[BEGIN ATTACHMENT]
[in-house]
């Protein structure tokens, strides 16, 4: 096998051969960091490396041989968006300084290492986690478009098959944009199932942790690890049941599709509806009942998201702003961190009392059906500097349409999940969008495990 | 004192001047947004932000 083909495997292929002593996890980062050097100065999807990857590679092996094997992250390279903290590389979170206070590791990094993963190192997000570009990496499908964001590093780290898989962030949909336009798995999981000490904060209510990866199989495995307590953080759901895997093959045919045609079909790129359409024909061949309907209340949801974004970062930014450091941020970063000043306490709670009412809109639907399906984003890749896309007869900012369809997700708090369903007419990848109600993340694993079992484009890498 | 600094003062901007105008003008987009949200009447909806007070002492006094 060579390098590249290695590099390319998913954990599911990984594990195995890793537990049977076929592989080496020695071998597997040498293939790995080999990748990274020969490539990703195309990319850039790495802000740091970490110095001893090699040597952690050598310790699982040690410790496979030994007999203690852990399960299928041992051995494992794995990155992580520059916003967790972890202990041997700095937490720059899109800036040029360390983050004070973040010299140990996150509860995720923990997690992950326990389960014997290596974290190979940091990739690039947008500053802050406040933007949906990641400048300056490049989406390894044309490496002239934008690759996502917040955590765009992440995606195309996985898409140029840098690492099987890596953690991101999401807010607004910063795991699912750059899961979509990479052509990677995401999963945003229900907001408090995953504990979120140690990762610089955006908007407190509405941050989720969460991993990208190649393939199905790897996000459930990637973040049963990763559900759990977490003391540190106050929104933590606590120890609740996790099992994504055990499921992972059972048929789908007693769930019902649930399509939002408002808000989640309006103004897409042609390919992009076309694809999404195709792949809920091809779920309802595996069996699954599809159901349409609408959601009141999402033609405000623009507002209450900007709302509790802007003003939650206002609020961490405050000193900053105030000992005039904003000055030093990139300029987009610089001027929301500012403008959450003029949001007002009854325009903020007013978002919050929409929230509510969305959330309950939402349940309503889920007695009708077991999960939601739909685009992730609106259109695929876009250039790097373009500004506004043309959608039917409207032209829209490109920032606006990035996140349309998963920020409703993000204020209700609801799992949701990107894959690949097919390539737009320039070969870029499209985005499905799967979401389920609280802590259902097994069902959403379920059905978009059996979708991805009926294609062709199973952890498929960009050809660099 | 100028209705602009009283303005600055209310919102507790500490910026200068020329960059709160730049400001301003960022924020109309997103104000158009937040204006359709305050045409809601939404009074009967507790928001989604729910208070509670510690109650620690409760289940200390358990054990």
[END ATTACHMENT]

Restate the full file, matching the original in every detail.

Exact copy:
[in-house]
């Protein structure tokens, strides 16, 4: 096998051969960091490396041989968006300084290492986690478009098959944009199932942790690890049941599709509806009942998201702003961190009392059906500097349409999940969008495990 | 004192001047947004932000 083909495997292929002593996890980062050097100065999807990857590679092996094997992250390279903290590389979170206070590791990094993963190192997000570009990496499908964001590093780290898989962030949909336009798995999981000490904060209510990866199989495995307590953080759901895997093959045919045609079909790129359409024909061949309907209340949801974004970062930014450091941020970063000043306490709670009412809109639907399906984003890749896309007869900012369809997700708090369903007419990848109600993340694993079992484009890498 | 600094003062901007105008003008987009949200009447909806007070002492006094 060579390098590249290695590099390319998913954990599911990984594990195995890793537990049977076929592989080496020695071998597997040498293939790995080999990748990274020969490539990703195309990319850039790495802000740091970490110095001893090699040597952690050598310790699982040690410790496979030994007999203690852990399960299928041992051995494992794995990155992580520059916003967790972890202990041997700095937490720059899109800036040029360390983050004070973040010299140990996150509860995720923990997690992950326990389960014997290596974290190979940091990739690039947008500053802050406040933007949906990641400048300056490049989406390894044309490496002239934008690759996502917040955590765009992440995606195309996985898409140029840098690492099987890596953690991101999401807010607004910063795991699912750059899961979509990479052509990677995401999963945003229900907001408090995953504990979120140690990762610089955006908007407190509405941050989720969460991993990208190649393939199905790897996000459930990637973040049963990763559900759990977490003391540190106050929104933590606590120890609740996790099992994504055990499921992972059972048929789908007693769930019902649930399509939002408002808000989640309006103004897409042609390919992009076309694809999404195709792949809920091809779920309802595996069996699954599809159901349409609408959601009141999402033609405000623009507002209450900007709302509790802007003003939650206002609020961490405050000193900053105030000992005039904003000055030093990139300029987009610089001027929301500012403008959450003029949001007002009854325009903020007013978002919050929409929230509510969305959330309950939402349940309503889920007695009708077991999960939601739909685009992730609106259109695929876009250039790097373009500004506004043309959608039917409207032209829209490109920032606006990035996140349309998963920020409703993000204020209700609801799992949701990107894959690949097919390539737009320039070969870029499209985005499905799967979401389920609280802590259902097994069902959403379920059905978009059996979708991805009926294609062709199973952890498929960009050809660099 | 100028209705602009009283303005600055209310919102507790500490910026200068020329960059709160730049400001301003960022924020109309997103104000158009937040204006359709305050045409809601939404009074009967507790928001989604729910208070509670510690109650620690409760289940200390358990054990």